BRYAN Jackson of administrators BDO last night appealed to the Scottish Football Association not to impose any financial sanctions on Hearts, warning that a fine would be a “disaster” and could tip the Tynecastle club “over the edge”.
The SFA is expected to instruct an independent judicial panel within weeks to assess Hearts’ financial position and to decide what punishment to hand down to the club. A transfer registration ban has already been imposed, while SPL rules mean Hearts will start the 2013-13 season with a 15-point deduction. Now the judicial panel could recommend a censure, fine or further transfer embargo.
But Jackson told the BBC last night: “Any monetary penalty would be a big, big concern in how we’d get over that. We understand why there has to be sanctions, we understand the rule is there, but it’s a real pressure on us in a lot of ways. If there are any sanctions that are material in any way, that can be the difference that just puts you over the edge.”
Hearts were forced to appoint administrators BDO in a bid to stave off a winding-up order set to be launched over a partially paid £100,000 tax bill.
The club owe £25 million to Lithuanian firms Ukio Bankas and UBIG, who are also major shareholders in Hearts and enduring their own financial crises. UBIG are in the process of appointing their own administrators while Ukio Bankas – who have a floating charge on Tynecastle as protection for the £15m owed to them by Hearts – lost an appeal against liquidation earlier this month.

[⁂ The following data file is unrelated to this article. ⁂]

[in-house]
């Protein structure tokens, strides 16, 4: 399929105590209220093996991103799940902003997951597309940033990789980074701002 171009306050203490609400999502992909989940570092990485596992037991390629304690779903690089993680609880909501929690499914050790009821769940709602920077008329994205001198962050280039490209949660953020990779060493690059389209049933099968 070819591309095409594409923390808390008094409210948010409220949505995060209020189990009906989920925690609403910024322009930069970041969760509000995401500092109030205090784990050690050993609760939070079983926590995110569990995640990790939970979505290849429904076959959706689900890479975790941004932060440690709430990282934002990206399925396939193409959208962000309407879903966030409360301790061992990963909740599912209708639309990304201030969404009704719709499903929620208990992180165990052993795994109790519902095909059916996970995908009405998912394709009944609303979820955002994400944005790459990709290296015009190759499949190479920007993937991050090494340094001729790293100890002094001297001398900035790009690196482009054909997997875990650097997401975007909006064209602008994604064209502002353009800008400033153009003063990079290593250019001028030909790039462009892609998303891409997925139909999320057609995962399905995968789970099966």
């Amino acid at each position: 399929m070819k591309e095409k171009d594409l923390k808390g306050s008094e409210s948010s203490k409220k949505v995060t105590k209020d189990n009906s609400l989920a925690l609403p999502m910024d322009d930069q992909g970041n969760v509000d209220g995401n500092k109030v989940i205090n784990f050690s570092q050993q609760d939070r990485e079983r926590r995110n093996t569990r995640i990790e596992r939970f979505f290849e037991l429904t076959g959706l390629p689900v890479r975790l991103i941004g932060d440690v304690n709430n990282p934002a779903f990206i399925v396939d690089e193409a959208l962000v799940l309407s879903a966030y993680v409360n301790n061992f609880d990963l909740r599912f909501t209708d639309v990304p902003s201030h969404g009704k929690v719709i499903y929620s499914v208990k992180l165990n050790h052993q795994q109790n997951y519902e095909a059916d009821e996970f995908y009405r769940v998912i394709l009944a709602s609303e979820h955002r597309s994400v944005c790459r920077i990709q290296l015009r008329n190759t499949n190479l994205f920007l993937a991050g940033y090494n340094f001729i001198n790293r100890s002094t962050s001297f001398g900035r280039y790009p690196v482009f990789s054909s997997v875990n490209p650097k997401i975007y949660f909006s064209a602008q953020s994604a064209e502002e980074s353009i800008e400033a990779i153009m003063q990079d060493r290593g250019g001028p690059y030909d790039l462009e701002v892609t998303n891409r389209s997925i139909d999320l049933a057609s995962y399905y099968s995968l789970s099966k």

BDO are also administrators at Dunfermline, who avoided any financial penalty when the SFA instead decided to ban the club from signing players over 21 until 31 December, and Jackson said: “I don’t know any reason why they shouldn’t apply the same fairness to the Hearts situation. [A fine] could be a disaster. You’re in administration so the cashflow is totally tight. The strategy has been to generate enough money from the season ticket sales to keep the doors open.”
Since BDO were appointed as administrators and revealed that 3,000 season ticket sales were needed within 14 days simply to keep the club afloat throughout the summer, Hearts fans have responded well, with 1,200 sold already.
Jackson added: “The thing that’s really disappointing about it is we always feel the wrong people are being punished. For example, in this situation with Hearts it’s the fans that have put the money in again and again and again and I feel they’re being punished along with players and along with staff. And the people that tend to be responsible generally for these situations coming about are not there any more. That’s what happens.
“Whilst I understand there has to be a fairness and there has to be sanctions of some kind, I just think it’s difficult to get that balance and the wrong people are suffering because of it.”
Hearts players have already suffered and Jamie Hamill is honest enough to admit that he had to think twice before becoming the latest Hearts player to agree to take a wage cut that amounts to a 50 per cent reduction in his salary.
But, when he did think deeply about the situation, and recalled the thrill of playing in front of Hearts’ passionate fans inside a packed Tynecastle, there was only one decision to be made.